For some people, networking is a highway to the danger zone. How do you enter a target-rich environment, full of people who could help you in your career, and just start talking to them?
For some people, it takes a lot more than just fancy flying around the room to make the right connection.
For some people, they need a wingman.
At last year’s ABA Annual Meeting in Chicago, I got to show a student from the D.C.-area how a networking wingman works. And it’s information you can use at this year’s annual meeting, which is next week in San Francisco – and it’s not too late to come and expand your network!
I saw Raenetta at the President’s Reception at the Art Institute of Chicago by an off-the-main-area buffet station. I walked up to her and asked her if she’d been enjoying her experience. We talked, ate a few hors d’oeuvres. Then, once the plates were clean, she said she wanted to meet people, but didn’t know how to get into a conversation.
I said, “well, let’s get you into one.” And we took off, wingman and networker.
Raenetta mentioned she was looking for the Law Student Division circuit governor from her area. Then, we moved from our corner of the room to a higher traffic area (Step 1). That put us at the bar station, waiting in line near others.
Hearing a woman talking about the “lack of cheesecake at an event in Chicago,” I jumped in and started talking about the dessert items (Step 2). After a few cheesecake-related quips, it was time for introductions (Step 3).
We learned the woman and the person who she was with were in town with the Judicial Division and that she had been presenting on a case that related to gun violence. We listened to her talk about how the topic came about and how the presentation went (Step 4).
Shortly, our small group grew. Raenetta and I were joined by a public defender from Baltimore – which was great, since she isn’t far from there. He showed photos of his office, which had been blocked by an armored police vehicle during the Freddie Gray protests. We introduced him to the Judicial Division rep and told him what she had been doing earlier that day (Step 5).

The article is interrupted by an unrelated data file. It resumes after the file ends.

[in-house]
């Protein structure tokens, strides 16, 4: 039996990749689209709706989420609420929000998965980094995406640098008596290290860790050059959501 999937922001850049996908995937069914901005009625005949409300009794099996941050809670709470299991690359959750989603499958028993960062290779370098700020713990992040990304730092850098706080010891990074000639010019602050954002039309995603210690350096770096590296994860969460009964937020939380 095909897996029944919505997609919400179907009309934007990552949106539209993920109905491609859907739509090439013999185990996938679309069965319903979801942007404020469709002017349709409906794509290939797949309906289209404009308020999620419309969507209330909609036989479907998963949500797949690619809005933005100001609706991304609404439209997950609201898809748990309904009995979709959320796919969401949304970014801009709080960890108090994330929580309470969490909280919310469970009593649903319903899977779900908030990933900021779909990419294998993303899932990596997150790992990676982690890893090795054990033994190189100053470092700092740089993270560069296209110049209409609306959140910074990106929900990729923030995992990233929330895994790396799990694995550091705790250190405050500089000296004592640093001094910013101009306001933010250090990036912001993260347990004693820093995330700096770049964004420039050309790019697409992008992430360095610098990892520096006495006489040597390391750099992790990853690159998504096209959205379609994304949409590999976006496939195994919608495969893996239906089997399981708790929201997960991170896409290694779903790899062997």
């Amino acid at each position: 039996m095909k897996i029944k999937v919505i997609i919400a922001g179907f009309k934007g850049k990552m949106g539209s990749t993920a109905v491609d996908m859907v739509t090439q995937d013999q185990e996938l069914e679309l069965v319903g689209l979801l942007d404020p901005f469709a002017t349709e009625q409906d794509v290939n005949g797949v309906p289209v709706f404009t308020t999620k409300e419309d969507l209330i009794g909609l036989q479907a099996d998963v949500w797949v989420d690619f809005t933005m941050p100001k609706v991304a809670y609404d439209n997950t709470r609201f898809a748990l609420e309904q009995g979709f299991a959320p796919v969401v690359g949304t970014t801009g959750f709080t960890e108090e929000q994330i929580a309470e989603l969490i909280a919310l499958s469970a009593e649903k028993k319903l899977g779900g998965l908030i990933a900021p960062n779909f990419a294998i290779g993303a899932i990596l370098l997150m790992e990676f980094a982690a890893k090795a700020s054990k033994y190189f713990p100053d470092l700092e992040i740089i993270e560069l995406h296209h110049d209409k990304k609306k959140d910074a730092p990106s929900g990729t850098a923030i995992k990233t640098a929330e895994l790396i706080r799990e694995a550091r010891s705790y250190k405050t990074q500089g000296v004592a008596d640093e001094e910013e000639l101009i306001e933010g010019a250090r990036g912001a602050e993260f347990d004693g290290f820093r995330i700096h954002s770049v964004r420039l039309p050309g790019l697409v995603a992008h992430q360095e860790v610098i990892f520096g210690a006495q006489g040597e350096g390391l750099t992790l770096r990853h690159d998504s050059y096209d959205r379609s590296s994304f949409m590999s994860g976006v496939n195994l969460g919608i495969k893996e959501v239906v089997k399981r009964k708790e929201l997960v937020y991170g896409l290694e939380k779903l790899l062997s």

That began a deeper discussion of the topic. As the conversation continued, I spied three members of the Law Student Division Board of Governors. I flagged them down, brought them over, and introduced them to the others in what had become our own little island in the reception (Step 6).
We continued to talk until it was announced that buses would be leaving for the ABA meeting hotels. Raenetta and I exchanged contact information (Step 7) with our new friends and bid them farewell – and hoped they would find cheesecake (Step 8).
As we found ourselves on our own again, I looked at her and said:
“Now, what did we learn from that?”
Let’s look at the steps above as a guide on how to be a wingman:
- Step 1: If nobody is by you, go where the people are.
- Step 2: You have goals, but get the conversation going first.
- Step 3: Don’t just fly in and introduce yourself. Find the right moment.
- Step 4: Don’t feel the need for speed. Give the other person the floor.
- Step 5: When new people enter, introduce them to your circle.
- Step 6: Be the life of the party and bring in other people when you can.
- Step 7: You’re networking – get the details and FOLLOW UP.
- Step 8: End on a note that shows you’ve paid attention.
When I got back to the hotel, I had gotten changed and picked up Shake Shack for dinner (we’d been talking so long I hadn’t eaten much at the reception!). And instead of eating in my room, I picked a spot near the hotel bar. And who do I see?
My new friend from the Judicial Division, which was also headquartered in our hotel.
I thanked her and told her about the wingman experiment. And she introduced me to other members of the Judicial Division contingent.
The next day, the last day of Annual Meeting, the Law Student Division hosted a discussion on student debt. I noticed that Raenetta was there. And when it was done, she started a discussion – with Ayan, the circuit governor she had been looking for.
That’s the two of them.
Many lawyers I’ve met claim to be introverts, which I find hard to believe. But there have to be those rare mavericks that make great wingmen and wingwomen.
So if you’re coming to Annual Meeting next week in San Francisco – or are just trying to work the room at a conference, roundtable, or other event – don’t let the pressure of networking take your breath away. Be sure to never leave your wingman.